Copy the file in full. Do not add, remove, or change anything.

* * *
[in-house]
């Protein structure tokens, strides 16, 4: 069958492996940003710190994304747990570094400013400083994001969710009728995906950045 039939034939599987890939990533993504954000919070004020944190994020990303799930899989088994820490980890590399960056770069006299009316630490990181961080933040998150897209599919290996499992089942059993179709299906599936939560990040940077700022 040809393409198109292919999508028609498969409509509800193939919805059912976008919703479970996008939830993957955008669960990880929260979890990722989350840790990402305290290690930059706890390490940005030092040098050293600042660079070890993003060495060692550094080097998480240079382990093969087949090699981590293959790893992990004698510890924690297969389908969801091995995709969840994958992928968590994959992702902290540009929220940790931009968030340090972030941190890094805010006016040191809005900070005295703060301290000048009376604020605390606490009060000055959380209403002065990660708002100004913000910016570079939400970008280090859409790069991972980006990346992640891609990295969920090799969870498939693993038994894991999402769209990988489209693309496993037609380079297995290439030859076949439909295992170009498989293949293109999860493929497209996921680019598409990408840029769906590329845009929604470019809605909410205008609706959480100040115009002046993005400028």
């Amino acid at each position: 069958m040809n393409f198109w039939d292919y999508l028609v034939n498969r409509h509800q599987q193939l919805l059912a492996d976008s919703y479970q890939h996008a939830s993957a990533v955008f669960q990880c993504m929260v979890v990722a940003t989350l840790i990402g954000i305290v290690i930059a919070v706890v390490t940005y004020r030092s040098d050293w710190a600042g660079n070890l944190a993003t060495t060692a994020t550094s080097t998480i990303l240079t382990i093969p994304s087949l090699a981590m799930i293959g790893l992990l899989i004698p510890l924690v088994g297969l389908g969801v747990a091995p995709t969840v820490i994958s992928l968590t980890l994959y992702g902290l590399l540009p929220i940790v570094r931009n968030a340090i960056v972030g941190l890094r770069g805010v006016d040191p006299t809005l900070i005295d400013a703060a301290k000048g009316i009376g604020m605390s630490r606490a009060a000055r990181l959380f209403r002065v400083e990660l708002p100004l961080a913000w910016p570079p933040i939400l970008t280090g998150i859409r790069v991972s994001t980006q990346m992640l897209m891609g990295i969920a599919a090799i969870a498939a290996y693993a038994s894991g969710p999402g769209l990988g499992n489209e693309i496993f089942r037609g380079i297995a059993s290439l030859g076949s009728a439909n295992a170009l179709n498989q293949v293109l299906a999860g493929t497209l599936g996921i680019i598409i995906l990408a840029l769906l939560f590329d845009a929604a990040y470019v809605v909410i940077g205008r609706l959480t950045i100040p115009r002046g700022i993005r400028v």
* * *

[in-house]
């Protein structure tokens, strides 16, 4: 069958492996940003710190994304747990570094400013400083994001969710009728995906950045 039939034939599987890939990533993504954000919070004020944190994020990303799930899989088994820490980890590399960056770069006299009316630490990181961080933040998150897209599919290996499992089942059993179709299906599936939560990040940077700022 040809393409198109292919999508028609498969409509509800193939919805059912976008919703479970996008939830993957955008669960990880929260979890990722989350840790990402305290290690930059706890390490940005030092040098050293600042660079070890993003060495060692550094080097998480240079382990093969087949090699981590293959790893992990004698510890924690297969389908969801091995995709969840994958992928968590994959992702902290540009929220940790931009968030340090972030941190890094805010006016040191809005900070005295703060301290000048009376604020605390606490009060000055959380209403002065990660708002100004913000910016570079939400970008280090859409790069991972980006990346992640891609990295969920090799969870498939693993038994894991999402769209990988489209693309496993037609380079297995290439030859076949439909295992170009498989293949293109999860493929497209996921680019598409990408840029769906590329845009929604470019809605909410205008609706959480100040115009002046993005400028």
């Amino acid at each position: 069958m040809n393409f198109w039939d292919y999508l028609v034939n498969r409509h509800q599987q193939l919805l059912a492996d976008s919703y479970q890939h996008a939830s993957a990533v955008f669960q990880c993504m929260v979890v990722a940003t989350l840790i990402g954000i305290v290690i930059a919070v706890v390490t940005y004020r030092s040098d050293w710190a600042g660079n070890l944190a993003t060495t060692a994020t550094s080097t998480i990303l240079t382990i093969p994304s087949l090699a981590m799930i293959g790893l992990l899989i004698p510890l924690v088994g297969l389908g969801v747990a091995p995709t969840v820490i994958s992928l968590t980890l994959y992702g902290l590399l540009p929220i940790v570094r931009n968030a340090i960056v972030g941190l890094r770069g805010v006016d040191p006299t809005l900070i005295d400013a703060a301290k000048g009316i009376g604020m605390s630490r606490a009060a000055r990181l959380f209403r002065v400083e990660l708002p100004l961080a913000w910016p570079p933040i939400l970008t280090g998150i859409r790069v991972s994001t980006q990346m992640l897209m891609g990295i969920a599919a090799i969870a498939a290996y693993a038994s894991g969710p999402g769209l990988g499992n489209e693309i496993f089942r037609g380079i297995a059993s290439l030859g076949s009728a439909n295992a170009l179709n498989q293949v293109l299906a999860g493929t497209l599936g996921i680019i598409i995906l990408a840029l769906l939560f590329d845009a929604a990040y470019v809605v909410i940077g205008r609706l959480t950045i100040p115009r002046g700022i993005r400028v």